and skill to the operation. Their efforts garnered much attention for WSM and in particular the Grand Ole Opry. Even Hollywood
took notice, and in 1940 Republic Pictures produced The Grand Ole Opry, a full-length feature film starring Judge Hay, Uncle
Dave Macon and Roy Acuff along with other members of the Opry cast.
Not only was WSM instrumental
in bringing country music to the world via film but the station also played an integral role in establishing the city of Nashville
as a recording center. Prior to the 1940's, Southern musicians had to travel to New York, Chicago or other cities to make
their records. This all changed when engineers at WSM decided to expand their radio studio into a recording facility.While
WSM continued to spread the word that Nashville was a great town for music and musicians, the station's engineers were
now beginning to record that music. For some time WSM had been making discs of their music programs in a manner very much
akin to making a record. It was only a matter of time then that these pioneering engineers would began to conduct actual recording
sessions in the station's studios.
Although RCA Victor had recorded in Nashville as early as 1928, the first
modern country recording was made at the WSM studio in 1944 by Eddy Arnold. In 1947, one of the first million-selling records
to come out of Nashville was made in WSM's studio "C"; "Near You" by pop bandleader Francis Craig
and his Orchestra.
Later, these same WSM engineers would look to other locales to perfect their recording techniques
and they soon fashioned a studio out of the ballroom of the now defunct Tulane Hotel. Dubbed "Castle Studio" (after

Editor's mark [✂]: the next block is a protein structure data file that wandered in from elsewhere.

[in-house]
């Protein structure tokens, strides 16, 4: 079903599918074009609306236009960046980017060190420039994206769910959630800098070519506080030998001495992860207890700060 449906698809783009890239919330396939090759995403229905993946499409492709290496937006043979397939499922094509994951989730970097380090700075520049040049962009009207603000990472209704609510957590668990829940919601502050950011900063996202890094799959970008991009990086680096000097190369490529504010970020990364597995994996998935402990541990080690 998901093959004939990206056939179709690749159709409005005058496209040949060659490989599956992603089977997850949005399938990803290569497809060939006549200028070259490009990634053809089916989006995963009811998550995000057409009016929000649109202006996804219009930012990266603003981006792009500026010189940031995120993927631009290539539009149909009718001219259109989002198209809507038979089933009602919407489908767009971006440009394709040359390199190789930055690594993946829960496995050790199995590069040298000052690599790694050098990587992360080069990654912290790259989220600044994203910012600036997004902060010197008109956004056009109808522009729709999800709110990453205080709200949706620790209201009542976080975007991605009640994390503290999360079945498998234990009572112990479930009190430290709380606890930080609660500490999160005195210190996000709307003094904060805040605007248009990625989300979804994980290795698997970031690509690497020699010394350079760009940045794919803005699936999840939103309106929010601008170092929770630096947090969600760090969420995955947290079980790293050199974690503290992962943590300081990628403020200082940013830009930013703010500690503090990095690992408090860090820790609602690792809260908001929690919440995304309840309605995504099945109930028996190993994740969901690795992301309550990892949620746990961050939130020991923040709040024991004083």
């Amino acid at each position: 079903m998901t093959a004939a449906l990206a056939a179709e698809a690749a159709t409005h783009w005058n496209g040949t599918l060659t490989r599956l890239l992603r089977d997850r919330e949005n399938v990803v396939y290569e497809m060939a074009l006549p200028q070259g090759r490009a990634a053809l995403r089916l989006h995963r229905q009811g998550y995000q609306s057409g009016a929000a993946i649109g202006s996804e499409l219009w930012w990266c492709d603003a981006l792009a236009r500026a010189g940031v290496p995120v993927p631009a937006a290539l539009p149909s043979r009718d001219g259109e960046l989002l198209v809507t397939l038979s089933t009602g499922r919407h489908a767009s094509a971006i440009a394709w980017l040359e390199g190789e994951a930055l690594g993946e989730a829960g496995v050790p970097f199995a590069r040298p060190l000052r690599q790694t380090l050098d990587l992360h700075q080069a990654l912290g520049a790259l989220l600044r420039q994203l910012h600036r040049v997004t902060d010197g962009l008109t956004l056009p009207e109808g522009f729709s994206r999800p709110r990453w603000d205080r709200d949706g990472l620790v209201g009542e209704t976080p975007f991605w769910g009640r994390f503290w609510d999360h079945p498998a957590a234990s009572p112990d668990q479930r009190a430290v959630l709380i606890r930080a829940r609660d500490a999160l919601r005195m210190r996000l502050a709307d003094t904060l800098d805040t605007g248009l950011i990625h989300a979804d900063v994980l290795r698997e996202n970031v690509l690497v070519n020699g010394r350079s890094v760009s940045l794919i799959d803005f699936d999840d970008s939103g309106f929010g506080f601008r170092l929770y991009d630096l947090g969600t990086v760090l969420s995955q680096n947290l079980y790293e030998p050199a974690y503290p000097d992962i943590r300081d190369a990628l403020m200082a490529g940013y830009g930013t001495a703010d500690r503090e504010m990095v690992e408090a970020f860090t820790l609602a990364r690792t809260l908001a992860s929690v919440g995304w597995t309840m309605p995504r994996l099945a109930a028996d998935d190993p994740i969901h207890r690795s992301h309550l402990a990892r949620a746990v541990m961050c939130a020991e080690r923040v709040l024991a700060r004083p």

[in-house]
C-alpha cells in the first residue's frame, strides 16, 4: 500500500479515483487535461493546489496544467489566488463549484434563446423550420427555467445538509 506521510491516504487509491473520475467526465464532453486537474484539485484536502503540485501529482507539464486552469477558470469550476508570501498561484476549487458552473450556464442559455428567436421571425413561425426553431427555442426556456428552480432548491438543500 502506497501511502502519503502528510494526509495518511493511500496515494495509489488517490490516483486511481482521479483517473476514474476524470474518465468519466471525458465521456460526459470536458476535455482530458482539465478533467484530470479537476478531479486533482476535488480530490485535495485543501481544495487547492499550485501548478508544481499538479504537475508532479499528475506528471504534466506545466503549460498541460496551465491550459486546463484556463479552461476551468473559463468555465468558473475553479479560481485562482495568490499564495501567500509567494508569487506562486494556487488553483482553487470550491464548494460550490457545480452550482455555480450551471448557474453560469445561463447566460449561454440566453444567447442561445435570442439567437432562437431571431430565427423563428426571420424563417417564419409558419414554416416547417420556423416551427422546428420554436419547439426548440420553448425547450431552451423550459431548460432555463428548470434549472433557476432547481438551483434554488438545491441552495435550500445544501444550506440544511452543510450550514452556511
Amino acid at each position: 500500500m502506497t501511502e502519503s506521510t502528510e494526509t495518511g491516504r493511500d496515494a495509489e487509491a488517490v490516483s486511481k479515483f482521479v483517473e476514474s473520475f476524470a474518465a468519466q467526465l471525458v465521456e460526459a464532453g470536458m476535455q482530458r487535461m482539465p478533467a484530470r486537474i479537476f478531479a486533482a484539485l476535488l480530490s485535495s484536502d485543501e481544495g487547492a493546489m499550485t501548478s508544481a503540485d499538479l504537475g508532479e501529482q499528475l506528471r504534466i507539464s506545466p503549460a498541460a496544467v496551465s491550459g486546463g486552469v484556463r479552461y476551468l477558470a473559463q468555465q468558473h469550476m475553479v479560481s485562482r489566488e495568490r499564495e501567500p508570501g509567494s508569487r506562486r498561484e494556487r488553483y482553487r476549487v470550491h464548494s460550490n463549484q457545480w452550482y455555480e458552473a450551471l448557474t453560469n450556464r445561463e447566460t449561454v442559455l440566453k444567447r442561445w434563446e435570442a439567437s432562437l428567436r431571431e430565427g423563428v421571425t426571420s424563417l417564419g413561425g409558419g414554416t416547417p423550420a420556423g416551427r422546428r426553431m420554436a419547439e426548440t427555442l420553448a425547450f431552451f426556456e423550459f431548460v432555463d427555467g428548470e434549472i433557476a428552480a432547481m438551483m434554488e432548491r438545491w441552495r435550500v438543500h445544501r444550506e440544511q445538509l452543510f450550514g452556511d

the station's nickname "Air Castle of the South"), it was the busiest studio recording country music in the
early 1950's. Another favorite recording location was the Ryman Auditorium in downtown Nashville. Aside from being known
as the Mother Church of Country Music, the Ryman is also world-famous for its extraordinary acoustics making it an ideal locale
for live recording, a practice which continues there to this day.
The initial success of WSM's early recording
efforts was enough to convince others that Nashville had a viable future as a music industry center. It wouldn't be long
before record labels set up shop in Nashville on what was to become "Music Row", marking the beginning of an expansion
which would eventually earn the city the nickname "Music City USA". In fact, it was WSM personality David Cobb who
came up with the nickname. And the man generally considered the father of Music Row's recording industry was WSM's
former musical director Owen Bradley.
The First Commercial FM Station in America
By the late 1930s, the communications industry was in the throes of rapid change. WSM's Chief
Engineer "Jack" DeWitt had been following the progress of "high frequency" broadcasting closely, as he
had an eye on eventually expanding the station's holdings. Finally, in 1941, WSM continued its role as an industry trailblazer
by giving America its first commercial FM station at an assigned frequency of 44.7 megaHertz. DeWitt, who had manned the audio